The Sony Digital Imaging Support Team are sticking to what they've been told.  They use a narrow definition of "star-eater" (i.e. the original crude algorithm) and using that definition they are able to claim to have fixed the issue.  For anyone new to this, you can find my analysis of the "fixed" algorithm here: http://www.markshell...areater_v2.html

 

Possibly the way to approach this is not to complain about "star-eater" because they have been told it is fixed.  Instead show evidence that there is an important difference between a star image at 3.2sec and 4sec (which is where the raw data filtering kicks in).

 

To be honest, I think the reason for the desaturation of the small stars in your cropped image is that noise reduction has been applied.  The effect of the "fixed" algorithm is to make tightly focused stars less bright and turn them green, not desaturate them.

 

Mark

Mark thanks, the demo test 3s then 4s and longer stacked subs will certainly be the next test. I did not apply noise reduction on the image, just chromatic abberation correction. I need to go back and be sure camera raw did not have a nr preset activated.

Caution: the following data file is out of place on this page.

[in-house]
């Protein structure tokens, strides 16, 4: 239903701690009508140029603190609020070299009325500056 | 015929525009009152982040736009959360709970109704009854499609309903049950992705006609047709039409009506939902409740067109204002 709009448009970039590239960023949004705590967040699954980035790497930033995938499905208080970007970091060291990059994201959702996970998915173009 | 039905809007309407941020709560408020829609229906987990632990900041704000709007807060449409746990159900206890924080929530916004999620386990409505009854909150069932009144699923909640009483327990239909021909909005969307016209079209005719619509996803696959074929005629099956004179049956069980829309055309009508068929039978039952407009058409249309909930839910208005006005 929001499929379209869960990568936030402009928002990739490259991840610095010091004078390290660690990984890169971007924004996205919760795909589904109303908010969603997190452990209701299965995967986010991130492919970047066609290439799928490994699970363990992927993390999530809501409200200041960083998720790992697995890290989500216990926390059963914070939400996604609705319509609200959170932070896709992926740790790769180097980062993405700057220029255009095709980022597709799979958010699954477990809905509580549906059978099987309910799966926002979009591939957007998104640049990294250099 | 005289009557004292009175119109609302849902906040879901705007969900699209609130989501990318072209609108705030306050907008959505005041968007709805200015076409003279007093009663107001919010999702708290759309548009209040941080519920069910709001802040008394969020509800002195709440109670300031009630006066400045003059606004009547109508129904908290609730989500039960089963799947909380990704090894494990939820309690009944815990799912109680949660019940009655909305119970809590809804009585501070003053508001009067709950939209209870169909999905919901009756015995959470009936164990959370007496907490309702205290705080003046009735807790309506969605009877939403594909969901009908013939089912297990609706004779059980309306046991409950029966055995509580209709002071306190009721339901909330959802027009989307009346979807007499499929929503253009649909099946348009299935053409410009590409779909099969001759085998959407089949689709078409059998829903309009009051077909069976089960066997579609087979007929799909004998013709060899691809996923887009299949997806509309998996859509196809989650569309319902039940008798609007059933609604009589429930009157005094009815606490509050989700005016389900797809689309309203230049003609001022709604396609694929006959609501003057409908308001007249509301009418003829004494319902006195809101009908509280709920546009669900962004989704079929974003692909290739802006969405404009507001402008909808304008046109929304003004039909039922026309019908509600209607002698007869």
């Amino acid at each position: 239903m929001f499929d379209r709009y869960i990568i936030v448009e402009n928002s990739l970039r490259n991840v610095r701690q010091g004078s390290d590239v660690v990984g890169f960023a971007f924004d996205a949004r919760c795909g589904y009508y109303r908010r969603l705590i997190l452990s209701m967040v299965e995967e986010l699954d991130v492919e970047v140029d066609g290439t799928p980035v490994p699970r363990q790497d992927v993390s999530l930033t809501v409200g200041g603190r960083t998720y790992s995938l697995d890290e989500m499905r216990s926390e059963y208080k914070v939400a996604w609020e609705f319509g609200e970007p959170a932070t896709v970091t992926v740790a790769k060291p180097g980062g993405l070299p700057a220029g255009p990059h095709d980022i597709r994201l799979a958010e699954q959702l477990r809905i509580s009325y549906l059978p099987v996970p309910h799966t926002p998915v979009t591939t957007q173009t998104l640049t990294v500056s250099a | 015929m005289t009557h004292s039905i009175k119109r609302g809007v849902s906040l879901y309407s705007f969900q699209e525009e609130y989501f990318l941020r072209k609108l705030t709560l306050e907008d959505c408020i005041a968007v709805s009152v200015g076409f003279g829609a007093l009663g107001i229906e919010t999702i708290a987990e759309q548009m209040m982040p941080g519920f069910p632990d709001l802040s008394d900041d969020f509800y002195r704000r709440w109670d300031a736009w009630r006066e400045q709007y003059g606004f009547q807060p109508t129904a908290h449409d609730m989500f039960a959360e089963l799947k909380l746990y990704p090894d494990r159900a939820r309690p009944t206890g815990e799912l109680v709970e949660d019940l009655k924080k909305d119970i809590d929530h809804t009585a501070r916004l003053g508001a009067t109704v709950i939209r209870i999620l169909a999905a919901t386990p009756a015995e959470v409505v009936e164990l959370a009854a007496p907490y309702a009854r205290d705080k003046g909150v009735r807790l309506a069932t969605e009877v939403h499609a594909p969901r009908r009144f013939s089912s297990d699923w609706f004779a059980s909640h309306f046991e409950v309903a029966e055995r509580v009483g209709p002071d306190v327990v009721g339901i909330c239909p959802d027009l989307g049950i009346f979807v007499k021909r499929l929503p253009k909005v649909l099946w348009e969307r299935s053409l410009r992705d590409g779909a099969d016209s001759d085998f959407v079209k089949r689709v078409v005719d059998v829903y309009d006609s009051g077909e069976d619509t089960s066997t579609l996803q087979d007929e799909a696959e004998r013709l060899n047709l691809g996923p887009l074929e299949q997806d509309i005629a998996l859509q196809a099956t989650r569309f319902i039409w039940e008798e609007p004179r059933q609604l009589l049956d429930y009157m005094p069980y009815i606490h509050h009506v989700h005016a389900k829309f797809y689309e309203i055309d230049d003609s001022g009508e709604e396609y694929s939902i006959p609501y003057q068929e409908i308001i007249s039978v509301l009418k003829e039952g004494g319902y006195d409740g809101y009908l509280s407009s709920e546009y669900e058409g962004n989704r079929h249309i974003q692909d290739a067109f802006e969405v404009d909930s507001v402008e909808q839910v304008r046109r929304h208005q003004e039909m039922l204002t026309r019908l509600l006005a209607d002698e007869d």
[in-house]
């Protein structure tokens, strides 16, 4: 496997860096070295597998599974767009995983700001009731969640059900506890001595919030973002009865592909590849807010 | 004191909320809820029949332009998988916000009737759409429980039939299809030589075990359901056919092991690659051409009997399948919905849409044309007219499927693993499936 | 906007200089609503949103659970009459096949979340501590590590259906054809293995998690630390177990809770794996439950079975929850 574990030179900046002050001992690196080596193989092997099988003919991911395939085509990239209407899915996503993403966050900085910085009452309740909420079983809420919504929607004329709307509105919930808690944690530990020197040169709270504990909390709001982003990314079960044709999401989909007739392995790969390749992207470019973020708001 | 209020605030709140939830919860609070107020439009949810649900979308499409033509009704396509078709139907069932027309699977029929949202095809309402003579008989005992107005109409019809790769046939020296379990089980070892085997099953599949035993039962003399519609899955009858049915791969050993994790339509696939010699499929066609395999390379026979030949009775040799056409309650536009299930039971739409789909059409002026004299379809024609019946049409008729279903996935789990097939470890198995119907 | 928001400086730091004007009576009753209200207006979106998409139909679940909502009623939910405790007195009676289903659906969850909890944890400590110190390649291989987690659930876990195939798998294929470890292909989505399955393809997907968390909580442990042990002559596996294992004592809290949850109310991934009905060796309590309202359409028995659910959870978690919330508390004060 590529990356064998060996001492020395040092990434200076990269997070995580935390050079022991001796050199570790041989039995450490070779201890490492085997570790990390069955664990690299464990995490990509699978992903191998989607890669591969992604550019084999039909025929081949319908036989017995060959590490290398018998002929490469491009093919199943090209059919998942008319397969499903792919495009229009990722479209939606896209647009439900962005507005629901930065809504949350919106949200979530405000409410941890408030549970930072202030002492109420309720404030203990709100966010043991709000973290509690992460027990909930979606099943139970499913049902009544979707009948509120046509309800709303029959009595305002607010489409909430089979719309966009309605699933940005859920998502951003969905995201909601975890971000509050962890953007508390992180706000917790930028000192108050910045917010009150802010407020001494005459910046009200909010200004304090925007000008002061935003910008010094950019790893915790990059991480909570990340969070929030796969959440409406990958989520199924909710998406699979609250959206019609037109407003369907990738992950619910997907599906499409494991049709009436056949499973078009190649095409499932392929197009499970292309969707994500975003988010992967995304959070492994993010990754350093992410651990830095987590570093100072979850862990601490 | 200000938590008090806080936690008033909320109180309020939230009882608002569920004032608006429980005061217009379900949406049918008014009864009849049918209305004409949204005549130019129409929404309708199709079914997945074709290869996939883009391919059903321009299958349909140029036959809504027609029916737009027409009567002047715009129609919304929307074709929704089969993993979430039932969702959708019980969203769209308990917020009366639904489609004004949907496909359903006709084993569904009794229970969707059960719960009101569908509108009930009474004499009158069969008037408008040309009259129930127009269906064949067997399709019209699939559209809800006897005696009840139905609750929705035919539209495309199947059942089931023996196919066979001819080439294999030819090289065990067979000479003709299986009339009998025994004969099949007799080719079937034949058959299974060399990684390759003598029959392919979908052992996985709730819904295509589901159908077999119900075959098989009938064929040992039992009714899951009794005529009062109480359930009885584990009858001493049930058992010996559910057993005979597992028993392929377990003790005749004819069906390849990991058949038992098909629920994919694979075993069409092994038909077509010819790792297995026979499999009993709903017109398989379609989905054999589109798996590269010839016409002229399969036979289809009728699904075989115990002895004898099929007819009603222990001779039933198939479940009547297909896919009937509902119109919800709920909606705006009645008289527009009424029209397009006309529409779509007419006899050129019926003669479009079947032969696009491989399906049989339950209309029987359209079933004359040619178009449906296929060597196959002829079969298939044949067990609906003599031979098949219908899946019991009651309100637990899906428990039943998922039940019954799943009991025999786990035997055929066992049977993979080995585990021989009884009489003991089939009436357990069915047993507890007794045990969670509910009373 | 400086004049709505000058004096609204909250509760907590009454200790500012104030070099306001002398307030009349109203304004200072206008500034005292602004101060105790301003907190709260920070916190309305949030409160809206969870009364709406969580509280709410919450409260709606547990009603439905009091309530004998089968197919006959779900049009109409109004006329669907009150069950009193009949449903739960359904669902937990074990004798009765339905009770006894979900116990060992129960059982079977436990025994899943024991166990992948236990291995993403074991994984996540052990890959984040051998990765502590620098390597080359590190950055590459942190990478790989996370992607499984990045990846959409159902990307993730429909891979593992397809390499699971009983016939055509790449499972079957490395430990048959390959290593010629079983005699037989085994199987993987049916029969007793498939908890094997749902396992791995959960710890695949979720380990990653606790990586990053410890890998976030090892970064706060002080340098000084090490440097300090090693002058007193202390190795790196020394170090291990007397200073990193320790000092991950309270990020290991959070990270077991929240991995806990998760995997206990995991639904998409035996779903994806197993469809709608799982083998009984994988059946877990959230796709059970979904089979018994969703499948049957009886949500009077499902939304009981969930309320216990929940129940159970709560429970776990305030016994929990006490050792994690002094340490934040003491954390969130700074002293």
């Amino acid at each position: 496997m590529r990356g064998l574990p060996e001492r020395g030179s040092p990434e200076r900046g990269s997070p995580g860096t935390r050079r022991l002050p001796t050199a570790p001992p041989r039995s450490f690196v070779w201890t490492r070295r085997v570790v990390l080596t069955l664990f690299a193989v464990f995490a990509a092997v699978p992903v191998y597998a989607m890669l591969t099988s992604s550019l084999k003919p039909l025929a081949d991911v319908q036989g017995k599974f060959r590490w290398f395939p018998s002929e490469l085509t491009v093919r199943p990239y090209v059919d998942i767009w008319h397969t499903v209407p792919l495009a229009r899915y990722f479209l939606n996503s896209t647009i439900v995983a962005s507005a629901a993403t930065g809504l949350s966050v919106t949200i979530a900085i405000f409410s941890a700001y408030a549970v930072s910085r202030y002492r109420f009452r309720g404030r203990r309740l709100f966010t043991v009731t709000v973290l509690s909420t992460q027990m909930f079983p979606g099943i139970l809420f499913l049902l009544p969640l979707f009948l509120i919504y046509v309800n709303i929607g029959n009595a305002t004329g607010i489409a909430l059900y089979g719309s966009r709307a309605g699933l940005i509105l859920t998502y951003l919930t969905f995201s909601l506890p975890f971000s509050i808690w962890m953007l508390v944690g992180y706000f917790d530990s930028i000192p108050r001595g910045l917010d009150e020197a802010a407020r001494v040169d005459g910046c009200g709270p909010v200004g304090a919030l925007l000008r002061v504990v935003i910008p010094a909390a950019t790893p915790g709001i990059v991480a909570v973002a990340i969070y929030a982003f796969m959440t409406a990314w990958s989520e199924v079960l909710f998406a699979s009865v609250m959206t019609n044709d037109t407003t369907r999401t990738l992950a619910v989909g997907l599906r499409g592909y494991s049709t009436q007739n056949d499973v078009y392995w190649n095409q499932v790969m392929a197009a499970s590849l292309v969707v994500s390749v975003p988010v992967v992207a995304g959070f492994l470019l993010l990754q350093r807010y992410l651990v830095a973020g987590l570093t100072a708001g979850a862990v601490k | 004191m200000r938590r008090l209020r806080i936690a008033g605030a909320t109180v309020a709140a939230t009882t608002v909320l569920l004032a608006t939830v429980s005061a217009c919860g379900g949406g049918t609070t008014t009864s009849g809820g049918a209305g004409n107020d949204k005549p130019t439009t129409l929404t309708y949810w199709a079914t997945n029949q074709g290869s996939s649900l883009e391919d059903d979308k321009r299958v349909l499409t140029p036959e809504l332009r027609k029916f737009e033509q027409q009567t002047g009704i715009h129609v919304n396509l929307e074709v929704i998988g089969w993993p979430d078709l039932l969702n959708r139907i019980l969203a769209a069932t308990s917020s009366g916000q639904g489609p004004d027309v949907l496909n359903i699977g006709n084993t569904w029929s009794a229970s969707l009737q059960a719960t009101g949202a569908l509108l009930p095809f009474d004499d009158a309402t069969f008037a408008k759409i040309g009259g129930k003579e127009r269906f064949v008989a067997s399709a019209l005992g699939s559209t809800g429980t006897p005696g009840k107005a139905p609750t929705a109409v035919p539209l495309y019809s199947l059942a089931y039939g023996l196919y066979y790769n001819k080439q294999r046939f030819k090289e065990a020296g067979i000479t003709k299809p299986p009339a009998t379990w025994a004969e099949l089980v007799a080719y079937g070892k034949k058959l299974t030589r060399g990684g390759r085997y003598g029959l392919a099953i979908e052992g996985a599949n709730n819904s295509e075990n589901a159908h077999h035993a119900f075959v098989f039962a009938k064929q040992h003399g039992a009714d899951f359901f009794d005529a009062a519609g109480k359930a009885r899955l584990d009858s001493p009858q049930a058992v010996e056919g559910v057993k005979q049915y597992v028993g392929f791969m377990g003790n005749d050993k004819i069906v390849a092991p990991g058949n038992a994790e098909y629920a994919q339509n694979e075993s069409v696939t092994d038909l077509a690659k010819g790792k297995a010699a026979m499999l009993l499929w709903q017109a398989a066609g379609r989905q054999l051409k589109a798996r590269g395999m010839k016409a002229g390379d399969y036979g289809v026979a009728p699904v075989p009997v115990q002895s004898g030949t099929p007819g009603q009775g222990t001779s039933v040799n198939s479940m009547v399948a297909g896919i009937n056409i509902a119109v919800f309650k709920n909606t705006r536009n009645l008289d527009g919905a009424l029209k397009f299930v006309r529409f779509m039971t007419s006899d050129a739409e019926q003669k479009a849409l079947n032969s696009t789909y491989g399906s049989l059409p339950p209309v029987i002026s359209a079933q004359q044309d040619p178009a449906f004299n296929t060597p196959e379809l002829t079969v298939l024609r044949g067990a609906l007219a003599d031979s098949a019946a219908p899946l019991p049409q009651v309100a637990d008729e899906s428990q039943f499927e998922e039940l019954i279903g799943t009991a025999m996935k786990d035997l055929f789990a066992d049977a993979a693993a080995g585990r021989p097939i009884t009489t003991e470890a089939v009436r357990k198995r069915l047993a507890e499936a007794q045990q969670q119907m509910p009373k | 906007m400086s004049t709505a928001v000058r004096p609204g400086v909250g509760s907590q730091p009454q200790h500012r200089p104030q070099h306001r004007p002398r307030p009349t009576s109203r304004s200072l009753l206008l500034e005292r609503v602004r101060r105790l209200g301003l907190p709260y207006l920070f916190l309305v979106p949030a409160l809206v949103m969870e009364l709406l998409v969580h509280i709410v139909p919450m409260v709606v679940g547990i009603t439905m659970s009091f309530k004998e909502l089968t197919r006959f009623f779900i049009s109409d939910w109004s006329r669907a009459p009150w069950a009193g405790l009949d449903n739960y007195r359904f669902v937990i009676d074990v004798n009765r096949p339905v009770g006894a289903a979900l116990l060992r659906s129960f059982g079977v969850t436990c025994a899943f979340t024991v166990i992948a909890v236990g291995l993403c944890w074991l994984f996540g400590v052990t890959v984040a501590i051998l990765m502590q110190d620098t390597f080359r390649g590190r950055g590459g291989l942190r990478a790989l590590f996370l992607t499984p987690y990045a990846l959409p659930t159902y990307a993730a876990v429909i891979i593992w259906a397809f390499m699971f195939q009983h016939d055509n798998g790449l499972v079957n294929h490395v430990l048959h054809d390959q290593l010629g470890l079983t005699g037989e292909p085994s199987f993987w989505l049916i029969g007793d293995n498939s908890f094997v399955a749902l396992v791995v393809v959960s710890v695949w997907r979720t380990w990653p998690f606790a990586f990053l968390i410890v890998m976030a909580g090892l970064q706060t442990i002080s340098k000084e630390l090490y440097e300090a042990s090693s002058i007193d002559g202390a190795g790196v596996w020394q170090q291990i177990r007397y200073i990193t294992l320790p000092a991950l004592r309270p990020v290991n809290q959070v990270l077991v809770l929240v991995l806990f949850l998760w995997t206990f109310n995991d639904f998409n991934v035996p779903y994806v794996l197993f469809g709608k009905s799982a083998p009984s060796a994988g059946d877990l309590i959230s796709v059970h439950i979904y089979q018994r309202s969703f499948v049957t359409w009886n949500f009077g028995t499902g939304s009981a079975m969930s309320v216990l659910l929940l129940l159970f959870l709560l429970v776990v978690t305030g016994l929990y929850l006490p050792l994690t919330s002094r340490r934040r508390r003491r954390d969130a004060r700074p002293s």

#12 Coconuts

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Posted 23 August 2019 - 06:13 AM

This thread is also very relevant for the upcoming (September 12th) Sony A7R IV, which uses a variant of their IMX455 sensor, with a lot of phase detect autofocus pixels.  The same goes for the already shipping Fuji GFX100, which uses a variant of the 55 mm diagonal Sony IMX461 sensor.  Both are very high pixel count, back illuminated CMOS, with the potential to be great astrocameras.  That said, I'll wait for the photographic version of the QHY600, which will have no autofocus pixels, includes deep cooling, and for sure won't be doing funny stuff with the data.

 

All the best,

 

Kevin



#13 calypsob

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Posted 23 August 2019 - 10:33 AM

My request was escalated internally at sony, to be continued.

#14 sharkmelley

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Posted 23 August 2019 - 04:45 PM

My request was escalated internally at sony, to be continued.

I've heard that before, back in the early days of the Sony A7S. It simply means you have taken the Support department beyond their standard answer sheet.

 

Mark